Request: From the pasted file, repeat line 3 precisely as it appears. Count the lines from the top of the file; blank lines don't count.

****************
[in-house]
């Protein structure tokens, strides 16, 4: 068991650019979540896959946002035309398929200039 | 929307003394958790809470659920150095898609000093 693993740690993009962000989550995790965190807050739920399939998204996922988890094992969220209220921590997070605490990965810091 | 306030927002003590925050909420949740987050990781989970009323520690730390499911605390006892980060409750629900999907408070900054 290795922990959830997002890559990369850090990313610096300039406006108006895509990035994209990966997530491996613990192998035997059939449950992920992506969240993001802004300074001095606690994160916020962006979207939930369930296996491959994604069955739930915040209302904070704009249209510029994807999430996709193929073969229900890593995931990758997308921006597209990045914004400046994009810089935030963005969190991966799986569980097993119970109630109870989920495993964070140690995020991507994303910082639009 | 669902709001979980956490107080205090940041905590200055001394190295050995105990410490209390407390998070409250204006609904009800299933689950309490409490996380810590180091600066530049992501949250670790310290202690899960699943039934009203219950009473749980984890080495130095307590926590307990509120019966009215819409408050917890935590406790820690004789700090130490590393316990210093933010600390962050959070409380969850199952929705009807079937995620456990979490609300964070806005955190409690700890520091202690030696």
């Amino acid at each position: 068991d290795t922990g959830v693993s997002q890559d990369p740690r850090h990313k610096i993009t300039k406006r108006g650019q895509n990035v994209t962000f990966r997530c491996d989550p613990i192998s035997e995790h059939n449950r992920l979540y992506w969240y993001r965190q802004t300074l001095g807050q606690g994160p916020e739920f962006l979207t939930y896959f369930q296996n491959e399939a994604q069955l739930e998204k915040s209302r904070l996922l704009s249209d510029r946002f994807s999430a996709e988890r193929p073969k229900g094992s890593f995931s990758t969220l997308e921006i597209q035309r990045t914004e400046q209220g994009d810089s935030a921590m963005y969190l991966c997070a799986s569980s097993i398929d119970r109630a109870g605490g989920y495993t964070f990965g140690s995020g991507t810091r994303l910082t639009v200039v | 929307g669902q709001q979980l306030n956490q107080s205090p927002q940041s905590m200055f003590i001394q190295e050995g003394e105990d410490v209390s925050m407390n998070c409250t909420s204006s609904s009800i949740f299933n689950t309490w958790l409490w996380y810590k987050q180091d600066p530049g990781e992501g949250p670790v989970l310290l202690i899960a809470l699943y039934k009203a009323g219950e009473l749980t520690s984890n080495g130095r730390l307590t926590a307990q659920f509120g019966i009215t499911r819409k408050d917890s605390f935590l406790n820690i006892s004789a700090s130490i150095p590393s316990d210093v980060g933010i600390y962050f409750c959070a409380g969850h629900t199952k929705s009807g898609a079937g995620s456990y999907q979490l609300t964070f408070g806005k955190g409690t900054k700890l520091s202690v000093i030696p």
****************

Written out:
């Amino acid at each position: 068991d290795t922990g959830v693993s997002q890559d990369p740690r850090h990313k610096i993009t300039k406006r108006g650019q895509n990035v994209t962000f990966r997530c491996d989550p613990i192998s035997e995790h059939n449950r992920l979540y992506w969240y993001r965190q802004t300074l001095g807050q606690g994160p916020e739920f962006l979207t939930y896959f369930q296996n491959e399939a994604q069955l739930e998204k915040s209302r904070l996922l704009s249209d510029r946002f994807s999430a996709e988890r193929p073969k229900g094992s890593f995931s990758t969220l997308e921006i597209q035309r990045t914004e400046q209220g994009d810089s935030a921590m963005y969190l991966c997070a799986s569980s097993i398929d119970r109630a109870g605490g989920y495993t964070f990965g140690s995020g991507t810091r994303l910082t639009v200039v | 929307g669902q709001q979980l306030n956490q107080s205090p927002q940041s905590m200055f003590i001394q190295e050995g003394e105990d410490v209390s925050m407390n998070c409250t909420s204006s609904s009800i949740f299933n689950t309490w958790l409490w996380y810590k987050q180091d600066p530049g990781e992501g949250p670790v989970l310290l202690i899960a809470l699943y039934k009203a009323g219950e009473l749980t520690s984890n080495g130095r730390l307590t926590a307990q659920f509120g019966i009215t499911r819409k408050d917890s605390f935590l406790n820690i006892s004789a700090s130490i150095p590393s316990d210093v980060g933010i600390y962050f409750c959070a409380g969850h629900t199952k929705s009807g898609a079937g995620s456990y999907q979490l609300t964070f408070g806005k955190g409690t900054k700890l520091s202690v000093i030696p």